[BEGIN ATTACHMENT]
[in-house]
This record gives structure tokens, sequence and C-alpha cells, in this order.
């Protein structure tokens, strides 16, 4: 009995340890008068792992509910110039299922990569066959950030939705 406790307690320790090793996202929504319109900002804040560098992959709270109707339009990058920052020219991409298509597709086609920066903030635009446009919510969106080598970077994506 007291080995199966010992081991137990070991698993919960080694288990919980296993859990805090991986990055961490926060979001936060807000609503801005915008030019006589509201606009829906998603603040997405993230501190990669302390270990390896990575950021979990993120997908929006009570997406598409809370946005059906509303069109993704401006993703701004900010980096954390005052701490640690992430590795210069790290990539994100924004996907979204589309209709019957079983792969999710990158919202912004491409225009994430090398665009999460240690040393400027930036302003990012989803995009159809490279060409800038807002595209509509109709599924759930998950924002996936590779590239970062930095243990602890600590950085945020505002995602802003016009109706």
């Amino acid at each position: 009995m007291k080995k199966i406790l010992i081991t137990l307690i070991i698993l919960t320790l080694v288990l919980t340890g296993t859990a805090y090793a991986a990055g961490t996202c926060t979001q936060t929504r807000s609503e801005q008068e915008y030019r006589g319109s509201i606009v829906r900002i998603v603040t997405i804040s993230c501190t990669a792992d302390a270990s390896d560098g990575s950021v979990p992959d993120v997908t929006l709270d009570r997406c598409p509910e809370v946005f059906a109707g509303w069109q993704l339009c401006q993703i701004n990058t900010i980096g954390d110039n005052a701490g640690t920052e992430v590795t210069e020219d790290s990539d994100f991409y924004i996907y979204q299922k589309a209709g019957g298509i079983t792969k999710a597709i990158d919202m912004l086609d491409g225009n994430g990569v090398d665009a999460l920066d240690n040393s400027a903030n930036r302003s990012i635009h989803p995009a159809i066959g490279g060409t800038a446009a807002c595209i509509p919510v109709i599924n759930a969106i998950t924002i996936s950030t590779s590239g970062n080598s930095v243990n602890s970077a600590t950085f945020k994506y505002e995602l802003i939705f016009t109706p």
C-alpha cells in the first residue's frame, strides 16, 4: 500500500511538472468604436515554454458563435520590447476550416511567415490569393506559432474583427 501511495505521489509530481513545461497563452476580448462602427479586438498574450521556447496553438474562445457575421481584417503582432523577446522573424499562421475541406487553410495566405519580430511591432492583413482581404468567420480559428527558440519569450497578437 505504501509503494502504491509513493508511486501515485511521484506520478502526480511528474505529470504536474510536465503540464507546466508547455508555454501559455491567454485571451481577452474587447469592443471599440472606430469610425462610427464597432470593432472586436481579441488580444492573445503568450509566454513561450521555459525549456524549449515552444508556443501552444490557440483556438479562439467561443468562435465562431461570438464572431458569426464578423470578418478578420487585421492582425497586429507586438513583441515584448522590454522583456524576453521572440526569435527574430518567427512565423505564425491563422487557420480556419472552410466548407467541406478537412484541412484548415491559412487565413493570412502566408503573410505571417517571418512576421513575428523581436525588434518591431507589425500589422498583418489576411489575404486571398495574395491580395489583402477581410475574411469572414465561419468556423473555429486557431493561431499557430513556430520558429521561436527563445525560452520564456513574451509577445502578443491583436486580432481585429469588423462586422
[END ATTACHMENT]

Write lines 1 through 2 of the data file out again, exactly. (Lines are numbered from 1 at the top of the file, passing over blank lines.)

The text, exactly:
[in-house]
This record gives structure tokens, sequence and C-alpha cells, in this order.